The Templo of Debod, a treasure of Ancient Egypt in the heart of Madrid
At the southern end of the Parque del Oeste, on the Montaña de Príncipe Pío, stands an elegant structure that is somewhat disorientating for visitors, because it is redolent of other parts of the world. This is the Templo de Debod, a 2,200-year-old Egyptian temple which the government of Egypt presented to Spain in 1968. And how did such a monument end up here? Back then, Egypt was building the Aswan dam, a mega construction project which was about to result in the flooding of the ancient temples of Nubia. To prevent the destruction of these treasures by the waters of the Nile, UNESCO put out an appeal to save them. Only Spain and three other countries responded. In a gesture of gratitude, the Egyptian Government donated four of those temples: Debod went to Spain, Dendur to the United States, Ellesiya to Italy, and Taffa to the Netherlands.
Over a period of two years, the building was reconstructed stone by stone in its original east-west orientation, and was opened to the public on 20 July 1972. Ever since, it has lent a mystical air to this hilltop which is only a stone’s throw away from the Plaza de España, offering one of the most romantic sunsets in Madrid. In 2008 the temple was declared an Asset of Cultural Interest.
A place full of Egyptian (and Madrid) history
The construction of this genuinely pharaonic work—unlike some undertaken by certain modern mayors—dates back to the second century B.C. when King Adikhalamani of Meroe ordered the building of a temple to the gods Amun and Isis. Inside the temple, the reliefs dedicated to the worship of these two deities can still be seen today. Later, the kings of the Ptolemaic dynasty built new rooms around the central core, although the temple was actually completed by the Roman emperors Augustus and Hadrian who, following the annexation of Egypt by the Roman Empire, added the final decorative details and added an extension. After the arrival of Christianity in the Nubia region in sixth century, the temple was closed up and abandoned… until 1972, when it once again filled with life, thanks to the presence of hundreds of Madrid residents curious to find out what it was.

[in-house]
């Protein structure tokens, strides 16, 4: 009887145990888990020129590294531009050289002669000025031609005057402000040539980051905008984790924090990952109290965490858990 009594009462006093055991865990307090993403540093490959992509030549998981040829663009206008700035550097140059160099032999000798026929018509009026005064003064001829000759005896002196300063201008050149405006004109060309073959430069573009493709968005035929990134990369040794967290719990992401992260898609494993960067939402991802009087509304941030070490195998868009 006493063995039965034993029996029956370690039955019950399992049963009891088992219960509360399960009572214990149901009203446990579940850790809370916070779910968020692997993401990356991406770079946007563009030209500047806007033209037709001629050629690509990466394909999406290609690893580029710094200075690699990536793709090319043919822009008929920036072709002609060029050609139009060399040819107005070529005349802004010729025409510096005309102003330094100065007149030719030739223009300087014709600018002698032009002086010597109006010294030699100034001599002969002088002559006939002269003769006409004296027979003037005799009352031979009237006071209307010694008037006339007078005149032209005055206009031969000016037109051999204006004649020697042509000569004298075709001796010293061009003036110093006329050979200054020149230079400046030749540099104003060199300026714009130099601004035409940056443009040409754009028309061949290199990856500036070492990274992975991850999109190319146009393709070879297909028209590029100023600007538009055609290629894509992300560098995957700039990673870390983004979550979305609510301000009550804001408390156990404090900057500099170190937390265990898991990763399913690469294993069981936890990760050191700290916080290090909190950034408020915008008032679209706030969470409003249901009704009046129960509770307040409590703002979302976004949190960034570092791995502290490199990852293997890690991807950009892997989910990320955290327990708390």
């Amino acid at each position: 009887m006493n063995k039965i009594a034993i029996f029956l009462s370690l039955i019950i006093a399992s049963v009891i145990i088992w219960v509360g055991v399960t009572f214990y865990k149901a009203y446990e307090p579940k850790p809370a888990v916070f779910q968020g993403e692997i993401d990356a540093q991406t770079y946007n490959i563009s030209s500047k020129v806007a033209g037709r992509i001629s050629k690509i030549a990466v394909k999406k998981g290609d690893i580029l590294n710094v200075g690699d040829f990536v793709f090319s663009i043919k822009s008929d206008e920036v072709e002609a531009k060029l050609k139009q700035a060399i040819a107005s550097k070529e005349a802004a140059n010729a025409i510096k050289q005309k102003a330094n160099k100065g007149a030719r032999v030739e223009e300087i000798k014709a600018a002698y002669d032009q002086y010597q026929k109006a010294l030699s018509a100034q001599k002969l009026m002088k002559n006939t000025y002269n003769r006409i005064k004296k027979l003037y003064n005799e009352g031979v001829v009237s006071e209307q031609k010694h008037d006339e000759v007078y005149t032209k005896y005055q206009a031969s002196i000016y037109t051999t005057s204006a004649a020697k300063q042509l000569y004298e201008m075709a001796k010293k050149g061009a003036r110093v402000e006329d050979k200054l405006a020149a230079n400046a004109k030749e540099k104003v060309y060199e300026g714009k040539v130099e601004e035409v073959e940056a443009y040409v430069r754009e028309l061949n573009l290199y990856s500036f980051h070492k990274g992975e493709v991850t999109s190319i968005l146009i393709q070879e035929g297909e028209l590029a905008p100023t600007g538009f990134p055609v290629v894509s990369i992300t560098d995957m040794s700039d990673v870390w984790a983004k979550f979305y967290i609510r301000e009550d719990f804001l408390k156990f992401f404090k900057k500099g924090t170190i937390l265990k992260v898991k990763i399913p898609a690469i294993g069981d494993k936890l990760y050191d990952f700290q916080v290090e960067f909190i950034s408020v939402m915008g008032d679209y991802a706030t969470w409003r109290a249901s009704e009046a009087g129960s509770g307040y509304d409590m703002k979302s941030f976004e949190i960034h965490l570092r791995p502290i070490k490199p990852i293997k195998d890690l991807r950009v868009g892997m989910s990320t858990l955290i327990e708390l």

Thus, the Templo de Debod came to occupy a site that already held a long and strange history in Madrid. Because on this same spot stood—until it was destroyed during Spain’s Civil War—the Cuartel de la Montaña (Mountain Barracks), the seat of the (failed) 1936 revolt in the capital. The summit of the Montaña de Príncipe Pío was also the scene of an infamous and tragic event portrayed by Francisco de Goya: the 2nd May executions by firing squad, when the French troops led by Napoleon shot the leaders of the 1808 uprising against the invaders.
What to see at the Templo de Debod
The Templo de Debod is open to the public, and offers free tours of its various rooms: the Vestíbulo de Augusto [Augustus Vestibule], the Capilla de Adijalamani [Adikhalamani Chapel], the Vestíbulo del Naos [Naos Vestibule or inner sanctum], and the Audiovisual Room. Inside, apart from admiring the above-mentioned reliefs, visitors can find out more about the temple by means of videos and audiovisual films projected onto the walls. There is also an interesting scale model that shows the original setting of the Temple of Debod and others near the River Nile, in the Abu Simbel area of the region of Nubia.
The temple’s beautiful present-day location provides a wonderful setting for visitors to enjoy a pleasant stroll in the surrounding area. It is surrounded by water and gardens, so it is a favourite area for Madrid’s inhabitants to enjoy a picnic, practise yoga or lounge around on the lawns. The best time to visit is in the evening, when the setting sun bathes the edifice’s silhouette in a twilight that, just for a moment, transports the imagination back to the time of the Pharaohs.
Information of interest
- Tuesday – Sunday, and public holidays: 10:00 AM – 8:00 PM.
How to arrive
- By Metro: Plaza de España (L2, L3, L10), Ventura Rodríguez (L3)
- By bus: 1, 2, 74, 25, 39, 46, 75, 138, C1, 3, 44, 133, 148, C2
For further information, please see the monument’s official website